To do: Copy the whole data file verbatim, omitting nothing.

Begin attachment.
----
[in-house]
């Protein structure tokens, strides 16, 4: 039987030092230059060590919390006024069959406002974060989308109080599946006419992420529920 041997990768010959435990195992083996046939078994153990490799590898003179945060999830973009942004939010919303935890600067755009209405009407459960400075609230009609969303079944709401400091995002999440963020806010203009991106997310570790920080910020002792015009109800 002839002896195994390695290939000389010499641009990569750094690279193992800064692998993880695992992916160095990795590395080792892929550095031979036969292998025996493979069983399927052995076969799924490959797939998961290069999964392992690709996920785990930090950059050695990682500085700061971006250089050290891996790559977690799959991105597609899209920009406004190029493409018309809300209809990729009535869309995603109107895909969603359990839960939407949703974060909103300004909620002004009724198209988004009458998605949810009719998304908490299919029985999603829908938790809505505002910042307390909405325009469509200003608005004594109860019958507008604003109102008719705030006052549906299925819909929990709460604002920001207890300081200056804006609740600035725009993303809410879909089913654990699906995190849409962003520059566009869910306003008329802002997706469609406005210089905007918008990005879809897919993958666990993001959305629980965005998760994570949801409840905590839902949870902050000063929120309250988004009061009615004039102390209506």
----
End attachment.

[in-house]
């Protein structure tokens, strides 16, 4: 039987030092230059060590919390006024069959406002974060989308109080599946006419992420529920 041997990768010959435990195992083996046939078994153990490799590898003179945060999830973009942004939010919303935890600067755009209405009407459960400075609230009609969303079944709401400091995002999440963020806010203009991106997310570790920080910020002792015009109800 002839002896195994390695290939000389010499641009990569750094690279193992800064692998993880695992992916160095990795590395080792892929550095031979036969292998025996493979069983399927052995076969799924490959797939998961290069999964392992690709996920785990930090950059050695990682500085700061971006250089050290891996790559977690799959991105597609899209920009406004190029493409018309809300209809990729009535869309995603109107895909969603359990839960939407949703974060909103300004909620002004009724198209988004009458998605949810009719998304908490299919029985999603829908938790809505505002910042307390909405325009469509200003608005004594109860019958507008604003109102008719705030006052549906299925819909929990709460604002920001207890300081200056804006609740600035725009993303809410879909089913654990699906995190849409962003520059566009869910306003008329802002997706469609406005210089905007918008990005879809897919993958666990993001959305629980965005998760994570949801409840905590839902949870902050000063929120309250988004009061009615004039102390209506």